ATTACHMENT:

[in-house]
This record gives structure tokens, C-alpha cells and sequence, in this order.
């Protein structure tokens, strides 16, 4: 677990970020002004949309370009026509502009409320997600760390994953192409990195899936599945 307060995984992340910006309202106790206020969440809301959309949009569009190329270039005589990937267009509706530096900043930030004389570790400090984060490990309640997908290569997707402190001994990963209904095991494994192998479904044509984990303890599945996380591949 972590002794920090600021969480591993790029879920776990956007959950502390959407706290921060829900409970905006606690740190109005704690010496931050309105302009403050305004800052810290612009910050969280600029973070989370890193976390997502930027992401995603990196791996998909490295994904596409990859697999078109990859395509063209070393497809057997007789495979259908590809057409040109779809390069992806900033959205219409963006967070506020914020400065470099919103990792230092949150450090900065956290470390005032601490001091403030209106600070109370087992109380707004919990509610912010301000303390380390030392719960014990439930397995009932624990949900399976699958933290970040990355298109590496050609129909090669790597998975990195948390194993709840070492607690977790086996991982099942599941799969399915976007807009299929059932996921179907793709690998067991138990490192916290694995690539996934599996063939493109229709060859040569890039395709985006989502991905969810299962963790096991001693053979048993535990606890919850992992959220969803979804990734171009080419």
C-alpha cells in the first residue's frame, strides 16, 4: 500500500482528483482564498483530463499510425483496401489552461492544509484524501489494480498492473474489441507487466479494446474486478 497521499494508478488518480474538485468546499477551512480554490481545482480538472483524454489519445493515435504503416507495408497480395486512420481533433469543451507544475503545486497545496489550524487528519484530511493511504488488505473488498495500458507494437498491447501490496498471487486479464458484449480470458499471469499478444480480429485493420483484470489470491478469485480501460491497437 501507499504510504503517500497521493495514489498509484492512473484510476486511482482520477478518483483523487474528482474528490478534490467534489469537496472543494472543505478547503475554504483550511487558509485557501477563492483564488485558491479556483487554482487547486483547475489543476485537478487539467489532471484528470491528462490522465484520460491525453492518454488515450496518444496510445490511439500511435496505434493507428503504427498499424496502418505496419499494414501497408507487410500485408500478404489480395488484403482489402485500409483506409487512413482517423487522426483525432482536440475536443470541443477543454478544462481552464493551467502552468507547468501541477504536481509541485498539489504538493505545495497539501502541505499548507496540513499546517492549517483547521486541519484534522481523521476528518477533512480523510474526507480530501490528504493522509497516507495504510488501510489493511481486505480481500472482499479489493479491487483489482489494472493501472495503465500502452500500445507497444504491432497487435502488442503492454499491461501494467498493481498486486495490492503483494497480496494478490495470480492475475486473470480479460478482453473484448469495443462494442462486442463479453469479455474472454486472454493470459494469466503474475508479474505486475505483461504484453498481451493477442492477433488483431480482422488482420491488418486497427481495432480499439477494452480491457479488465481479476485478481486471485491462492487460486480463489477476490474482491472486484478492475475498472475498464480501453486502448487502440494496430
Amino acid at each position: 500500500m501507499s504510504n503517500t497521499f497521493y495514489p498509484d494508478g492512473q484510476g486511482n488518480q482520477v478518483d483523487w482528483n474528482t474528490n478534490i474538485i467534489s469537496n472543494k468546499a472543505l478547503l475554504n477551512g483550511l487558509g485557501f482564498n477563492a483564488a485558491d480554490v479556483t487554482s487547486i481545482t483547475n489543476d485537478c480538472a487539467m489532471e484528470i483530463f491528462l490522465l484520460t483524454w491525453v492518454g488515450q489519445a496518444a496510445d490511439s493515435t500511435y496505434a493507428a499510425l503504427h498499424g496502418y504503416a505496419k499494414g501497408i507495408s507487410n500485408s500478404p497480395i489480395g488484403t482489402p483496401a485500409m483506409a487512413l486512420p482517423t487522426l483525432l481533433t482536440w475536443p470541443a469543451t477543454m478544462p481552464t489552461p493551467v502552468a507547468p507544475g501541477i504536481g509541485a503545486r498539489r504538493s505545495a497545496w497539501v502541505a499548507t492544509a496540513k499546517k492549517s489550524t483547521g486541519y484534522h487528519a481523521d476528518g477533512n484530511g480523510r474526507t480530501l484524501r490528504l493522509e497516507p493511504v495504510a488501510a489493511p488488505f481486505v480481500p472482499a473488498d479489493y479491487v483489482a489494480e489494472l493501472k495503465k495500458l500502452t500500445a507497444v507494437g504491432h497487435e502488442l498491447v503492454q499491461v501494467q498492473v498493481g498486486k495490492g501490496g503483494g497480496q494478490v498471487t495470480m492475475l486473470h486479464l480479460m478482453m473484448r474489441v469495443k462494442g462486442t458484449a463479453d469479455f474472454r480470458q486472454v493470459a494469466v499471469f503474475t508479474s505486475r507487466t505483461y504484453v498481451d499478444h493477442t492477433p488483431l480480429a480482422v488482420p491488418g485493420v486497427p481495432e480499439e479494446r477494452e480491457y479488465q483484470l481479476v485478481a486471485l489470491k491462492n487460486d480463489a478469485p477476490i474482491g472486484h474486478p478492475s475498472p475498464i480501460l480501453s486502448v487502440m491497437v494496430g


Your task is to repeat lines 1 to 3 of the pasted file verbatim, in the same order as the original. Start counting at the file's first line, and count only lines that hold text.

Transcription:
[in-house]
This record gives structure tokens, C-alpha cells and sequence, in this order.
């Protein structure tokens, strides 16, 4: 677990970020002004949309370009026509502009409320997600760390994953192409990195899936599945 307060995984992340910006309202106790206020969440809301959309949009569009190329270039005589990937267009509706530096900043930030004389570790400090984060490990309640997908290569997707402190001994990963209904095991494994192998479904044509984990303890599945996380591949 972590002794920090600021969480591993790029879920776990956007959950502390959407706290921060829900409970905006606690740190109005704690010496931050309105302009403050305004800052810290612009910050969280600029973070989370890193976390997502930027992401995603990196791996998909490295994904596409990859697999078109990859395509063209070393497809057997007789495979259908590809057409040109779809390069992806900033959205219409963006967070506020914020400065470099919103990792230092949150450090900065956290470390005032601490001091403030209106600070109370087992109380707004919990509610912010301000303390380390030392719960014990439930397995009932624990949900399976699958933290970040990355298109590496050609129909090669790597998975990195948390194993709840070492607690977790086996991982099942599941799969399915976007807009299929059932996921179907793709690998067991138990490192916290694995690539996934599996063939493109229709060859040569890039395709985006989502991905969810299962963790096991001693053979048993535990606890919850992992959220969803979804990734171009080419």